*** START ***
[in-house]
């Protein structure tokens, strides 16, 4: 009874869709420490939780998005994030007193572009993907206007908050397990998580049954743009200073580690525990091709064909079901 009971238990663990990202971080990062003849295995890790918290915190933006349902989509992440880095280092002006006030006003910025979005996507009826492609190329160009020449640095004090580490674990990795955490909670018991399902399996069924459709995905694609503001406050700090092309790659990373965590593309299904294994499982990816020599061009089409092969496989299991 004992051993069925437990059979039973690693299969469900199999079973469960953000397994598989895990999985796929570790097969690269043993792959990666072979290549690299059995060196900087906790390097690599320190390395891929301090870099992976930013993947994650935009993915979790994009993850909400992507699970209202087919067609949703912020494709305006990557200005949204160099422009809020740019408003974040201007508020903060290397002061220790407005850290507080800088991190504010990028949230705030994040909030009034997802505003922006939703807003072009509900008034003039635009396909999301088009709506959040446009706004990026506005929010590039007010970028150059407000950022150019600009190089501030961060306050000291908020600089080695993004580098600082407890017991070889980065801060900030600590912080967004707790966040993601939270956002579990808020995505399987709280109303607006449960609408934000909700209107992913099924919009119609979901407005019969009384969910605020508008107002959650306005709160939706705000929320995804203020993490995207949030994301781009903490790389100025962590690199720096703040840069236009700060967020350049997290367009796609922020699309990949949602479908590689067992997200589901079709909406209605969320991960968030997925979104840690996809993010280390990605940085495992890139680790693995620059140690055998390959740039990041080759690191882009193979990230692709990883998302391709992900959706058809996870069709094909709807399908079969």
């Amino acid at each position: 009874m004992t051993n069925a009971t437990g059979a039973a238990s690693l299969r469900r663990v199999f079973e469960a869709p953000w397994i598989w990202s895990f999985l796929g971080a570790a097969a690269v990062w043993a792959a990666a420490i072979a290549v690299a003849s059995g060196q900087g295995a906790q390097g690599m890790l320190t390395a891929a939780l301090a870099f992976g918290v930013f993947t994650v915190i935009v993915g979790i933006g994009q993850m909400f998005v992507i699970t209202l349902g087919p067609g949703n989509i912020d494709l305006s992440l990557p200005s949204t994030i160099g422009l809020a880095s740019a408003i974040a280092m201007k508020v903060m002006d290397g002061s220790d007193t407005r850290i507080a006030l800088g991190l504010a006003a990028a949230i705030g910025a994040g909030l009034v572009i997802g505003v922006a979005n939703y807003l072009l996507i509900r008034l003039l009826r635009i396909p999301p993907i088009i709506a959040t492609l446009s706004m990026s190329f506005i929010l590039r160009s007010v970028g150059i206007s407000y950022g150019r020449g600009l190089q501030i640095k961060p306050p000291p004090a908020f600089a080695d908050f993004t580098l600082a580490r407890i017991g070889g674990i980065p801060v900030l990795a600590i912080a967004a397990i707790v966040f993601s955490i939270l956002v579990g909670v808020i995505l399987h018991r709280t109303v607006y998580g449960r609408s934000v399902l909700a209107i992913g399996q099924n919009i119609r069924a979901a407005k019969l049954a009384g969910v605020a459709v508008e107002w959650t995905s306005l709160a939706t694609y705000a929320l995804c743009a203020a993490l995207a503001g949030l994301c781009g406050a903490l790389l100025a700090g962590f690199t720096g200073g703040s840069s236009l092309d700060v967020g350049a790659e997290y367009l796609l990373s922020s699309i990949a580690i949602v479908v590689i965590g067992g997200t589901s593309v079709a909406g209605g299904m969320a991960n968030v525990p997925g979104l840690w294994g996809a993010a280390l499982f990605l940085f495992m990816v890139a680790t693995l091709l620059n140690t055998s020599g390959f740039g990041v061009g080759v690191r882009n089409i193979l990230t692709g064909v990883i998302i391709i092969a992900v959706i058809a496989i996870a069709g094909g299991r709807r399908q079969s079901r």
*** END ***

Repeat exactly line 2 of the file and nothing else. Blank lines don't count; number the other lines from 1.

């Protein structure tokens, strides 16, 4: 009874869709420490939780998005994030007193572009993907206007908050397990998580049954743009200073580690525990091709064909079901 009971238990663990990202971080990062003849295995890790918290915190933006349902989509992440880095280092002006006030006003910025979005996507009826492609190329160009020449640095004090580490674990990795955490909670018991399902399996069924459709995905694609503001406050700090092309790659990373965590593309299904294994499982990816020599061009089409092969496989299991 004992051993069925437990059979039973690693299969469900199999079973469960953000397994598989895990999985796929570790097969690269043993792959990666072979290549690299059995060196900087906790390097690599320190390395891929301090870099992976930013993947994650935009993915979790994009993850909400992507699970209202087919067609949703912020494709305006990557200005949204160099422009809020740019408003974040201007508020903060290397002061220790407005850290507080800088991190504010990028949230705030994040909030009034997802505003922006939703807003072009509900008034003039635009396909999301088009709506959040446009706004990026506005929010590039007010970028150059407000950022150019600009190089501030961060306050000291908020600089080695993004580098600082407890017991070889980065801060900030600590912080967004707790966040993601939270956002579990808020995505399987709280109303607006449960609408934000909700209107992913099924919009119609979901407005019969009384969910605020508008107002959650306005709160939706705000929320995804203020993490995207949030994301781009903490790389100025962590690199720096703040840069236009700060967020350049997290367009796609922020699309990949949602479908590689067992997200589901079709909406209605969320991960968030997925979104840690996809993010280390990605940085495992890139680790693995620059140690055998390959740039990041080759690191882009193979990230692709990883998302391709992900959706058809996870069709094909709807399908079969």